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On AI fairness
Hands-on education in AI justice
T.S. Eliot wrote disparagingly of "dreaming of systems so perfect that no one will need to be good."
To those who come to AI seeking systems that do not discriminate: abandon hope here. As seismic engineers accept that a large enough earthquake will make any building fall down, we accept that all systems exhibit bias—for better and for worse. Our goal is to appreciate that bias’s social meaning and bend it into parameters we find acceptable—legal boundaries, ethical boundaries. If we cannot do that fitting—or, as is often the case, cannot find or agree on comprehensive and appropriate constraints—we must lay down our tools. A seismic engineer limits the risk of likely earthquakes and makes a decision to allow the building to proceed. Our job is similar. We seek likely sources of risk until we cannot think how to find more; we catalog and assess what risk we cannot mitigate, and we add our signature, or refuse to. That signature is our consent.
I recently read We're Missing a Moral Framework of Justice in AI by Matthew Le Bui and Safiya Umoja Noble. It's a great piece that grapples with the overall dysfunctional state of professional practice in AI ethics. In it, Le Bui and Noble give a depressingly narrow (though realistic) vision of what AI ethics too often means in practice: to “effect and propagate systems that are neutral and objective and do not render any specific groups as advantaged over others.” As Le Bui and Noble (and readers of this blog) well know: no system can or will ever be neutral or objective for any reasonable definition of either word, nor can we expect systems to show no favor to any group when it is the desire to do this favoring that calls AI into being in the first place.
In my view, the goal of a practitioner of AI justice is to seek evidence that the system may systematically disadvantage one or more historically marginalized groups, then do something about what they’ve found.
On the first part of that mandate, seeking evidence: In this practice lies (must lie) an “understanding of historical analogies,” “sociotechnical approaches... to understanding the implications of AI,” and their “long-term risks and harms” (Le Bui & Noble, 2020, p. 167). (This is why we at the Center for Long-Term Cybersecurity so insist on the long-term in our name, no matter how often someone cracks that “it seems what we really need is more short-term cybersecurity...”).
On the second part of that mandate, doing something: The challenge is how to make good on the radical thinkers on whose thought much work on AI fairness has been built, rather than simply use those thinkers’ tools for colonial ends—“to end up with little more than a set of reactionary technical solutions that ultimately fail to displace the underlying logic that produces unjust hierarchies in the first place” (Hoffmann, 2019, p. 911). As Alkhatib identifies, meaningfully liberatory work is perfectly impossible when the premise of its practice is to “look for ways to argue for the continued existence” of any given AI system. Any work only matters insofar as a practitioner can deny their consent, make that denial bindingly meaningful and, if need be, public, legible to the machinations of the institutions of a robust civil society. The process of making those denials count is social, not technical work. It will be won in the way political matters always are: by the slow and unrelenting demands of people who must be free.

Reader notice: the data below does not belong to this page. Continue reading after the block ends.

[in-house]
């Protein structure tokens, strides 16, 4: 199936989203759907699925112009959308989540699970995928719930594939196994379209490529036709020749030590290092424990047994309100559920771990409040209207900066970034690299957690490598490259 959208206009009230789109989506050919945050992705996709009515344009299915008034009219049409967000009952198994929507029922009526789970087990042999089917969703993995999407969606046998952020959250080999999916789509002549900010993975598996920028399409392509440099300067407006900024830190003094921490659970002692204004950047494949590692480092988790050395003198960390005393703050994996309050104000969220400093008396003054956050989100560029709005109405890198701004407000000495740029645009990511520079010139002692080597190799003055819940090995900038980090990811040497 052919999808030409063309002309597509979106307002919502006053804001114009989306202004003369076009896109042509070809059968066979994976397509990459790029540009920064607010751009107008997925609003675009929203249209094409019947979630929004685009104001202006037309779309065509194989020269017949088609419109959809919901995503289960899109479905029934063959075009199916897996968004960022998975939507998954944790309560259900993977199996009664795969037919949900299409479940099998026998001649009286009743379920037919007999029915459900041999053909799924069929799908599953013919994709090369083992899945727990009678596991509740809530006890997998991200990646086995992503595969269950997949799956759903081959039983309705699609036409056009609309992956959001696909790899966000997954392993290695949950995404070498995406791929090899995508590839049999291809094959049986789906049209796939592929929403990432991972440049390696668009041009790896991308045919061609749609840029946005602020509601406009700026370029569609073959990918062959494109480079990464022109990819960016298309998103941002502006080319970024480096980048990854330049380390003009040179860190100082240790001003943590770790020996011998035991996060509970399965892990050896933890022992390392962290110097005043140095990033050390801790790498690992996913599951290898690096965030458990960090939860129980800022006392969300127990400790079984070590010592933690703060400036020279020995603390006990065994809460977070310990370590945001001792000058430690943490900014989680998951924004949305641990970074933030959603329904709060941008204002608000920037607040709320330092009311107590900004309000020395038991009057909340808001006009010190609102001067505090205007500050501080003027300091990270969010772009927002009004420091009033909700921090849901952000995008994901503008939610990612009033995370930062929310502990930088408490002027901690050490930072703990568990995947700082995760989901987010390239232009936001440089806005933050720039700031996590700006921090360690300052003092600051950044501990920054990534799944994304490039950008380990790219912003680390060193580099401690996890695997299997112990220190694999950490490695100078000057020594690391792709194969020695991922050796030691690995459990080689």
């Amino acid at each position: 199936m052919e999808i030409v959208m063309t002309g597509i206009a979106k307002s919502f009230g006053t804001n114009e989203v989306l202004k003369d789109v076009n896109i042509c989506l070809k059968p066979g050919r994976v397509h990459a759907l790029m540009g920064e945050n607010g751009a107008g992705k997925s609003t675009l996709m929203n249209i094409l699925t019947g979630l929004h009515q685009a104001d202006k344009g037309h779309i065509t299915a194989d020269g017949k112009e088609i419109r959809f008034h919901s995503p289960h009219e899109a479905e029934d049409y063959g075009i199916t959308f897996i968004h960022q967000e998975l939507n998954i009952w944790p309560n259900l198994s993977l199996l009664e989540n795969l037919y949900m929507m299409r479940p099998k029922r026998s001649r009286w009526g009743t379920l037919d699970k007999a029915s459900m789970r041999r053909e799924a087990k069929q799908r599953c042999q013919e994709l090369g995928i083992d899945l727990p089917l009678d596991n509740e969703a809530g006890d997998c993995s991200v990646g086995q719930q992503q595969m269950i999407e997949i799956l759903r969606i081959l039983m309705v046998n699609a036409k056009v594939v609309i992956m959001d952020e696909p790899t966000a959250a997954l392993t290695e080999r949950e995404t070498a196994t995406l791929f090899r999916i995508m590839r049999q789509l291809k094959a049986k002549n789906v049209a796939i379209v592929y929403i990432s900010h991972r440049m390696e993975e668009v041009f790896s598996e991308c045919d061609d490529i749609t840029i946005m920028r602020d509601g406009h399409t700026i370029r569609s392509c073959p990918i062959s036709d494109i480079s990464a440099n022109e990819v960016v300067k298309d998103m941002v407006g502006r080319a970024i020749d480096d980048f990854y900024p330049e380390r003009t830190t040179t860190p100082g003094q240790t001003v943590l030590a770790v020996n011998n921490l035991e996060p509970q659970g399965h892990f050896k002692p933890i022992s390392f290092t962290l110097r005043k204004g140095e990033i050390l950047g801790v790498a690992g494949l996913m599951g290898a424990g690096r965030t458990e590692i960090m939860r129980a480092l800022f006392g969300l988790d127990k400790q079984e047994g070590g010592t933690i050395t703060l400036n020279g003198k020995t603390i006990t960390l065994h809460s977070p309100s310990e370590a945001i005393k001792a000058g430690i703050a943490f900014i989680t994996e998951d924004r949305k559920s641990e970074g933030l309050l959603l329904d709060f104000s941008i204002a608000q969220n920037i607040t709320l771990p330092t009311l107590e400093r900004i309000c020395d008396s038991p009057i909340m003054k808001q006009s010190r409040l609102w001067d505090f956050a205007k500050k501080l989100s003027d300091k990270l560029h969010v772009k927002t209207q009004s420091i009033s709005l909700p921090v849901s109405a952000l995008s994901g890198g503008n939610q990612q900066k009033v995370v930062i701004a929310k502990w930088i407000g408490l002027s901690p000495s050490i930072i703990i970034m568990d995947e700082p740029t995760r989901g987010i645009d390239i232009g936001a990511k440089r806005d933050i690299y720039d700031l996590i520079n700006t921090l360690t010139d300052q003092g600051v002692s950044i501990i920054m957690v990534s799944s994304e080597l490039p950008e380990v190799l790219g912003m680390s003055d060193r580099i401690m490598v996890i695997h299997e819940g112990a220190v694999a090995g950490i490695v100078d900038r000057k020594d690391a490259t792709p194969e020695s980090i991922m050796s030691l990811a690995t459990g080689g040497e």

Still, here, I voice my defense of technical practice. Only through technical practice can we know AI on its own terms, however partial that knowledge must be. Interpreting the meaning of that technical work—having not just the skill, but also the humility to know one's partial perspective and seek meaningful input from affected groups—is also our work. As is denying one's consent when no reasonable assurance can be found.
The technical plays its part. It is an actor in an ensemble piece. The question I ask, and the ones Le Bui and Noble gesture toward, is: who will train the people who do this work?
I began working on this question in 2019 when I developed the MLFailures bootcamp along with my students Inderpal Kaur, Sam Greenberg, and Jasmine Zhang. Our observation was this: even well-intentioned engineers never learn about how to effect just AI systems in school. Students—even Berkeley graduates—learn about AI justice, but not (for example) how to tell if a particular algorithm exhibits bias against a particular group, let alone what to do to make that bias less harmful.
To help address this problem, we developed MLFailures, a series of labs and lectures that teach students how to identify and address bias in supervised learning algorithms. All of these labs are freely available and licensed under the creative commons (CC0-BY-NC-SA) license. Teachers worldwide are welcome to use and modify them.